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Talkative Co-Workers Are Far More Distracting Than Email, Odors

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This publicity image released by NBC shows the cast of
This publicity image released by NBC shows the cast of "The Office." (AP Photo/NBC, Chris Haston)

We may live in an era of constant technological distractions, but Americans still find old-fashioned office gossip much more annoying than emails, phone calls and weird computer noise.

In a new survey by consulting firm Lee Hecht Harrison, 45 percent of workers said talkative co-workers were more distracting than anything else in the office. Emails came in a distant second place at 18 percent and odors in third at 9 percent.

Talkative co-workers: 45 percent
Emails: 18 percent
Odors: 9 percent
Telephone calls: 8 percent
Ambient noise: 6 percent
Office design: 5 percent
Technology: 4 percent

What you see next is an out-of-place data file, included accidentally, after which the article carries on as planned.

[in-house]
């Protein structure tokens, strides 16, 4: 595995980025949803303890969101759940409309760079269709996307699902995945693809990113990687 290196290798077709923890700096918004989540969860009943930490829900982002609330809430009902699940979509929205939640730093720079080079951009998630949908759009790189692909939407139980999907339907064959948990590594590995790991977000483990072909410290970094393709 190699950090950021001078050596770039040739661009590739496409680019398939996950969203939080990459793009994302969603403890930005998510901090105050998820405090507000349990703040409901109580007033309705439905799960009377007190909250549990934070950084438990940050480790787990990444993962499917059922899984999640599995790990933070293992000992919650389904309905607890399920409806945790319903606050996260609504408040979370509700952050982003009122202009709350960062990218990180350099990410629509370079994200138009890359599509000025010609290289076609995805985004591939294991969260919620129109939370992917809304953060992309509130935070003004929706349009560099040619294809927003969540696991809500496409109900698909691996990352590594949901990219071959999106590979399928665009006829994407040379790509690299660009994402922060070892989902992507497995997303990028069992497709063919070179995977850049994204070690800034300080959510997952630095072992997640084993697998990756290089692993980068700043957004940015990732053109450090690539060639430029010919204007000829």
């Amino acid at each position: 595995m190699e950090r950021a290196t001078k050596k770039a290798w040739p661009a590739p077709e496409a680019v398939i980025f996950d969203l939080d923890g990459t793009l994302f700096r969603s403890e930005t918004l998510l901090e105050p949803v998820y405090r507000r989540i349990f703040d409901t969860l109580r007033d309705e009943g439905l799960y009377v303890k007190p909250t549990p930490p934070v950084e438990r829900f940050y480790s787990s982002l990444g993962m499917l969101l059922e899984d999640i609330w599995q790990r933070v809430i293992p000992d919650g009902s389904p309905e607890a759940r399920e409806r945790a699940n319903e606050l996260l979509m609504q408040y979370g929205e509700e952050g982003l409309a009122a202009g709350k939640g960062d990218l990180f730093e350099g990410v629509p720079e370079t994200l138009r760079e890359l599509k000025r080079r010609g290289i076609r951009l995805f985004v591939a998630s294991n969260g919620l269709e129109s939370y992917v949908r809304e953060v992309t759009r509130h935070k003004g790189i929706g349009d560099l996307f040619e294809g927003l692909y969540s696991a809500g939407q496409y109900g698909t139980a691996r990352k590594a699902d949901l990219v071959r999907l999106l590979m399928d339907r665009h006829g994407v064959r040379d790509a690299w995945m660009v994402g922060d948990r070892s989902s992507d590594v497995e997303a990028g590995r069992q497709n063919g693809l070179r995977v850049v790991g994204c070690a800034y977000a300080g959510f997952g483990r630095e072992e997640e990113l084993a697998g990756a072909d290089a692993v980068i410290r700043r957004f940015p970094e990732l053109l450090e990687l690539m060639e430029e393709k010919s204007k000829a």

Nothing at all: 5 percent

“Overly talkative co-workers usually have no idea how annoying they are to their colleagues," Jim Greenway, vice president of marketing at Lee Hecht Harrison, wrote in a statement about the survey. "They simply lack the self-awareness to recognize the signals."

These days 70 percent of employees in the U.S. work in open-plan offices, where private offices and cubicles have been replaced with communal workspaces. Perhaps a buzzing smartphone doesn't seem that bad when compared to your co-worker's relationship drama.

Nevertheless, Greenway says that up to a point, office chatter does serve a purpose.

“Serendipitous conversations in the hallway or brief stops by a co-worker’s office or cubicle for some chit-chat can yield tremendous benefits in terms of collaboration, generating new ideas, creating trust and increasing productivity," he said.

The firm surveyed 848 U.S workers in an online poll conducted in April.

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